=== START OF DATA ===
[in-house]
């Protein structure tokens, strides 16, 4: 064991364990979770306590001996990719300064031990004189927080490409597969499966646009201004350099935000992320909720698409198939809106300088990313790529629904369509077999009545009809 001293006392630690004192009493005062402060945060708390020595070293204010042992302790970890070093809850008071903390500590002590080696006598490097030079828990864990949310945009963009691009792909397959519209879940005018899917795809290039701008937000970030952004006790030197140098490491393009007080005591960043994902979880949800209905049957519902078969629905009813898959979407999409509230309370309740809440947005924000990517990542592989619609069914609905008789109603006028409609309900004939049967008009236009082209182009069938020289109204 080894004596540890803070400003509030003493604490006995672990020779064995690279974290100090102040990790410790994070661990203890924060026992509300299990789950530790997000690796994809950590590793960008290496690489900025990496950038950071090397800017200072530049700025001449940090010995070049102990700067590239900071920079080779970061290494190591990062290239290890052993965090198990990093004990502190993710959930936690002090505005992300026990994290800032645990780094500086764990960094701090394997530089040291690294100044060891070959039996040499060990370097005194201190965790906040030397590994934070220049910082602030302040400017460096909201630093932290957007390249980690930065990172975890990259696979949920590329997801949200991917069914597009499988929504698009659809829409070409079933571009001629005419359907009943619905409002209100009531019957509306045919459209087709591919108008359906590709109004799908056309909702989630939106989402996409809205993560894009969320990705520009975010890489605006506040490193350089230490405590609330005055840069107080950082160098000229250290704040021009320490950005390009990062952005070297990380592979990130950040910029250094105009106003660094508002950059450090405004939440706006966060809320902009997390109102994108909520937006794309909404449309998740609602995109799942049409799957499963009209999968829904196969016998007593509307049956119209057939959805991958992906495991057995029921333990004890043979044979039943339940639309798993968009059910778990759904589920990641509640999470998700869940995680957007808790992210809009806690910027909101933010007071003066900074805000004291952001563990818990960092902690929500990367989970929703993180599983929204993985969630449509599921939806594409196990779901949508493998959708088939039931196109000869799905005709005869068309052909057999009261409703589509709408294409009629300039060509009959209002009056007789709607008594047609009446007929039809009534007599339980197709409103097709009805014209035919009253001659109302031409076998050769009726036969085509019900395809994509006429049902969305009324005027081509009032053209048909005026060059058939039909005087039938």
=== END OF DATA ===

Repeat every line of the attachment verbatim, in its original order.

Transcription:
[in-house]
């Protein structure tokens, strides 16, 4: 064991364990979770306590001996990719300064031990004189927080490409597969499966646009201004350099935000992320909720698409198939809106300088990313790529629904369509077999009545009809 001293006392630690004192009493005062402060945060708390020595070293204010042992302790970890070093809850008071903390500590002590080696006598490097030079828990864990949310945009963009691009792909397959519209879940005018899917795809290039701008937000970030952004006790030197140098490491393009007080005591960043994902979880949800209905049957519902078969629905009813898959979407999409509230309370309740809440947005924000990517990542592989619609069914609905008789109603006028409609309900004939049967008009236009082209182009069938020289109204 080894004596540890803070400003509030003493604490006995672990020779064995690279974290100090102040990790410790994070661990203890924060026992509300299990789950530790997000690796994809950590590793960008290496690489900025990496950038950071090397800017200072530049700025001449940090010995070049102990700067590239900071920079080779970061290494190591990062290239290890052993965090198990990093004990502190993710959930936690002090505005992300026990994290800032645990780094500086764990960094701090394997530089040291690294100044060891070959039996040499060990370097005194201190965790906040030397590994934070220049910082602030302040400017460096909201630093932290957007390249980690930065990172975890990259696979949920590329997801949200991917069914597009499988929504698009659809829409070409079933571009001629005419359907009943619905409002209100009531019957509306045919459209087709591919108008359906590709109004799908056309909702989630939106989402996409809205993560894009969320990705520009975010890489605006506040490193350089230490405590609330005055840069107080950082160098000229250290704040021009320490950005390009990062952005070297990380592979990130950040910029250094105009106003660094508002950059450090405004939440706006966060809320902009997390109102994108909520937006794309909404449309998740609602995109799942049409799957499963009209999968829904196969016998007593509307049956119209057939959805991958992906495991057995029921333990004890043979044979039943339940639309798993968009059910778990759904589920990641509640999470998700869940995680957007808790992210809009806690910027909101933010007071003066900074805000004291952001563990818990960092902690929500990367989970929703993180599983929204993985969630449509599921939806594409196990779901949508493998959708088939039931196109000869799905005709005869068309052909057999009261409703589509709408294409009629300039060509009959209002009056007789709607008594047609009446007929039809009534007599339980197709409103097709009805014209035919009253001659109302031409076998050769009726036969085509019900395809994509006429049902969305009324005027081509009032053209048909005026060059058939039909005087039938």